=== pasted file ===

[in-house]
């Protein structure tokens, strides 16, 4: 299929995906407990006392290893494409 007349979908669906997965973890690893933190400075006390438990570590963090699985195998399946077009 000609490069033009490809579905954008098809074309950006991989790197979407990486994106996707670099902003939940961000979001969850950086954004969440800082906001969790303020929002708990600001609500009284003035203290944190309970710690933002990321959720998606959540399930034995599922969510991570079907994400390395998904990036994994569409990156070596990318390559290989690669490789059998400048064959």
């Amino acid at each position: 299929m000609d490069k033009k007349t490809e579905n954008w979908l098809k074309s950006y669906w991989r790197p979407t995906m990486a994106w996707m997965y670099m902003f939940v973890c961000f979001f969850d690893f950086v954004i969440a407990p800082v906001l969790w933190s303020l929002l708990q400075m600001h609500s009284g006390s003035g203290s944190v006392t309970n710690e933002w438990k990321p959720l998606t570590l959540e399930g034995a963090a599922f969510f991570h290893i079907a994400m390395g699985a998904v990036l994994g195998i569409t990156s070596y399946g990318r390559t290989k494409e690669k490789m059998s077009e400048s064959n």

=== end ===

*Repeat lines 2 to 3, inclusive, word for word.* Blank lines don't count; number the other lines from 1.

């Protein structure tokens, strides 16, 4: 299929995906407990006392290893494409 007349979908669906997965973890690893933190400075006390438990570590963090699985195998399946077009 000609490069033009490809579905954008098809074309950006991989790197979407990486994106996707670099902003939940961000979001969850950086954004969440800082906001969790303020929002708990600001609500009284003035203290944190309970710690933002990321959720998606959540399930034995599922969510991570079907994400390395998904990036994994569409990156070596990318390559290989690669490789059998400048064959």
């Amino acid at each position: 299929m000609d490069k033009k007349t490809e579905n954008w979908l098809k074309s950006y669906w991989r790197p979407t995906m990486a994106w996707m997965y670099m902003f939940v973890c961000f979001f969850d690893f950086v954004i969440a407990p800082v906001l969790w933190s303020l929002l708990q400075m600001h609500s009284g006390s003035g203290s944190v006392t309970n710690e933002w438990k990321p959720l998606t570590l959540e399930g034995a963090a599922f969510f991570h290893i079907a994400m390395g699985a998904v990036l994994g195998i569409t990156s070596y399946g990318r390559t290989k494409e690669k490789m059998s077009e400048s064959n």